Last year I set off on the trip of a lifetime, travelling to Ethiopia to make a short film about every child's right to play. Nothing could have prepared me and the production crew for the magic we would find in a small community of Ethiopia's capital, Addis Ababa.
The film we made is one of seven stories Plan International is producing to help people understand what child rights are, and why they're so important.
Our goal is to tell stories about children accessing their rights, but we also want to surprise and give a broader impression of life in the developing world. We've become accustomed to negative images of poverty. These images are real and important to understand, but often come at the expense of showing the diverse, rich and vibrant aspects of life in developing countries.
It's an unusual angle for a charity to take, but we wanted to show our audience that there's more to Ethiopia than poverty.
So we arrived ready to meet a child who wanted to tell us their story.
Together with our Ethiopian colleagues, who work closely with communities where Plan operates, we approached a kindergarten to meet kids who are benefiting from an early learning project. What better way to find an inspiring story about play!
On our first day there, the kids stared at us in wonder before rushing up to say hello. The excitement spread like wildfire and, before we knew it, each of us was surrounded by a mob of three- to five year-olds, some clambering up our legs, yanking on our arms and offering hugs.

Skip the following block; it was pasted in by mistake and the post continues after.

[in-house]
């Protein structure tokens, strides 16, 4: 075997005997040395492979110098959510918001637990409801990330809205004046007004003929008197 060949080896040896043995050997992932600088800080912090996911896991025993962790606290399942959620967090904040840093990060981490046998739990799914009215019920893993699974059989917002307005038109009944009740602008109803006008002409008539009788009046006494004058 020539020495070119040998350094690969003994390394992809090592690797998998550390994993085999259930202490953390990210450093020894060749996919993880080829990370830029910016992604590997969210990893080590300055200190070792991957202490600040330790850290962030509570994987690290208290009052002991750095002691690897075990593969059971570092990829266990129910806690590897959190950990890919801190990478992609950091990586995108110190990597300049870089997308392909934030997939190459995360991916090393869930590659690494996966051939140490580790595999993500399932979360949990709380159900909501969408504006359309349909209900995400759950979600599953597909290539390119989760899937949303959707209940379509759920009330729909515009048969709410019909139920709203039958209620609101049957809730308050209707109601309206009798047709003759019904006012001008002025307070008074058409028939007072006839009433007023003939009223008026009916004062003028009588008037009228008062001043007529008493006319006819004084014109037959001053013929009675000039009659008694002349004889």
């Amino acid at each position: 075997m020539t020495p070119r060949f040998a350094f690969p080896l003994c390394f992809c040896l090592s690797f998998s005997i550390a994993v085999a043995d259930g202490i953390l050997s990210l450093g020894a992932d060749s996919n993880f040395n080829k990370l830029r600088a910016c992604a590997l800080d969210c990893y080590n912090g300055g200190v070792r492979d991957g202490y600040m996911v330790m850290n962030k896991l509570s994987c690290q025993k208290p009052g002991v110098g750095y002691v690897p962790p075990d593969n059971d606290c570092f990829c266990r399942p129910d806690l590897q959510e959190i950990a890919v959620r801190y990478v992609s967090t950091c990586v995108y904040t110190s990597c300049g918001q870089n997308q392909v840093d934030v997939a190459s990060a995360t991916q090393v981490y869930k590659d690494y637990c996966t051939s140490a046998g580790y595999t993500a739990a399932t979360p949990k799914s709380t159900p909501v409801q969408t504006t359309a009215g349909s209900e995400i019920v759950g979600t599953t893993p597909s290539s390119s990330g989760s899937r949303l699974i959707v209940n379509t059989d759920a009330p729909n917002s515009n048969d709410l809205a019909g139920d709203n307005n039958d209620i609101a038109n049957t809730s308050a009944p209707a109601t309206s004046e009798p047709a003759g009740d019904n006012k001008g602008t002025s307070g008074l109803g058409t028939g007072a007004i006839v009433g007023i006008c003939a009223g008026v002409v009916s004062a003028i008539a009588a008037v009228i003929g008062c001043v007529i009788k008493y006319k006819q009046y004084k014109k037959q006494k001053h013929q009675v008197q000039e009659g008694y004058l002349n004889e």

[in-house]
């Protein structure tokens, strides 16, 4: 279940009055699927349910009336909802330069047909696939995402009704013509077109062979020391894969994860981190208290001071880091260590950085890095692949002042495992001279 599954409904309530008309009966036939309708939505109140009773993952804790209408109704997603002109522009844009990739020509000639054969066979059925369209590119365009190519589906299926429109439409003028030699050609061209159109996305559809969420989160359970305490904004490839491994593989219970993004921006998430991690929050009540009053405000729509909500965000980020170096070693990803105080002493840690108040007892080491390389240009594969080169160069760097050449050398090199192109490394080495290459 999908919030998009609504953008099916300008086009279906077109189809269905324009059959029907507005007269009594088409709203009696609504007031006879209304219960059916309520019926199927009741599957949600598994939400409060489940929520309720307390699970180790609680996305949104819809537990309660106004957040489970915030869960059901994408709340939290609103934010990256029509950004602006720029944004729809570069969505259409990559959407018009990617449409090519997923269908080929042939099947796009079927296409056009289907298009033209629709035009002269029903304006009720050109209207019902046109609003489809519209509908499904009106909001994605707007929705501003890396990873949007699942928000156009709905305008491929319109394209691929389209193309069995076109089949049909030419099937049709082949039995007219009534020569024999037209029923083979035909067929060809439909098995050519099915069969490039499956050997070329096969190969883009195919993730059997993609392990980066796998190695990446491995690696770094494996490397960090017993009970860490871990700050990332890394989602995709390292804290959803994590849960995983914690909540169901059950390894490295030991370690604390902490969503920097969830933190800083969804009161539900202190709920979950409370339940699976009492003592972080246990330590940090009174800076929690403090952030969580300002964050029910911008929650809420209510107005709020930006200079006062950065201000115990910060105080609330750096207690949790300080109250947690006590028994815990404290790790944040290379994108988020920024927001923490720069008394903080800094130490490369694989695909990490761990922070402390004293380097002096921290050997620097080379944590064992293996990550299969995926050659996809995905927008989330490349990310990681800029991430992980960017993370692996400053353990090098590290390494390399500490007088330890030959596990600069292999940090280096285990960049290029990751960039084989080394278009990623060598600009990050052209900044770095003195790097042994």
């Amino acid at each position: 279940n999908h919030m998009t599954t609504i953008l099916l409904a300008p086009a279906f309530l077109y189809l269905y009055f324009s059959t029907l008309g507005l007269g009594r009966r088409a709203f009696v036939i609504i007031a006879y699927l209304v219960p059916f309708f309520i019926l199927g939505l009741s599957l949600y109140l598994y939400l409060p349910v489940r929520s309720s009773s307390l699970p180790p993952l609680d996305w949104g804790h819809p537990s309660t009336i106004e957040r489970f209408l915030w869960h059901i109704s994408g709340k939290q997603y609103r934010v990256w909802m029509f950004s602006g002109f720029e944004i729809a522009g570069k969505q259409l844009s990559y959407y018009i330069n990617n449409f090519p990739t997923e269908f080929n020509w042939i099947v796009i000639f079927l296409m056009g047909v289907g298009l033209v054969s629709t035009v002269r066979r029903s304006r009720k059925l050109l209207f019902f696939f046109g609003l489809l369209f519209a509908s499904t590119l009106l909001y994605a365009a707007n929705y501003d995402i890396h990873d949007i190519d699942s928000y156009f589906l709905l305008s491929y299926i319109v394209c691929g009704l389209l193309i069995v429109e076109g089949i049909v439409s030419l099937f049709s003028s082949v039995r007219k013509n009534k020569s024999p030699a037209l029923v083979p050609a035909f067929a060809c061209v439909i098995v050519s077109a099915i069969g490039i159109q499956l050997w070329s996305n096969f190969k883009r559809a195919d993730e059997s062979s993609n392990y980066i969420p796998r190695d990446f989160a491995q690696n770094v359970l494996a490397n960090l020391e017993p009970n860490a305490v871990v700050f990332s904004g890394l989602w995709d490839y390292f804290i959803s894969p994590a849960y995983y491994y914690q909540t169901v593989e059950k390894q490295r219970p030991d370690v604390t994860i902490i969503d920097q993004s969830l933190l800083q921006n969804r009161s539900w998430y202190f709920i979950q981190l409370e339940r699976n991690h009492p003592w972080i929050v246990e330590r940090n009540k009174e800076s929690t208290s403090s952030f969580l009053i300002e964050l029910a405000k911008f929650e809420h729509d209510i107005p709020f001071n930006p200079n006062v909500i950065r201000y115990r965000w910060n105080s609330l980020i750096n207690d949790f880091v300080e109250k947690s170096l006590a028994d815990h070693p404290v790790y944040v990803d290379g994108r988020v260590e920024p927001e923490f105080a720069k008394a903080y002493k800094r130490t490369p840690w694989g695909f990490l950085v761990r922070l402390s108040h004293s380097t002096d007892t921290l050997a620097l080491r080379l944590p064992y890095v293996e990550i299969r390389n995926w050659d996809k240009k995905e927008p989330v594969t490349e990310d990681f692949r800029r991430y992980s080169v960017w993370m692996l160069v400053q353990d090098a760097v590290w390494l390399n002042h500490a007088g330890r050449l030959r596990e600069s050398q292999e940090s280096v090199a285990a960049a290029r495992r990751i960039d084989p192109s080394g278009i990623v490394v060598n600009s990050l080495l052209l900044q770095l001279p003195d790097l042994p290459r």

It was glorious mayhem!
It was important the children felt comfortable around us, so for the first day we put down the cameras and followed their lead. We played soccer, danced, sang songs and played hopscotch.
We answered questions and explained where we came from and what we were doing in Ethiopia. It was one of the physically toughest and most enjoyable days of work I've ever had - and it gave me a new appreciation for kindergarten teachers!
One boy stood out - Hennock. The Plan staff had told us how excited he was about being in the film. After spending just half an hour with him, with his cheeky grin and endless chatter, we knew his story would capture imaginations.
We were certain these films should reflect the thoughts and feelings of the children in them. The stories we told were decided by these kids, and then delivered in whatever way they chose. This was important to us - how could we make films about child rights without children speaking in their own voice?
The film is Hennock's story, in his own words. It's his joy, delight, confidence and dreams. As the producer, I believe its strength is in how we just let him be. Its authenticity allows Hennock's vitality to shine through, revealing a story about childhood that's unexpected - but beautifully universal.
To learn more and support Plan's work visit www.plan.org.au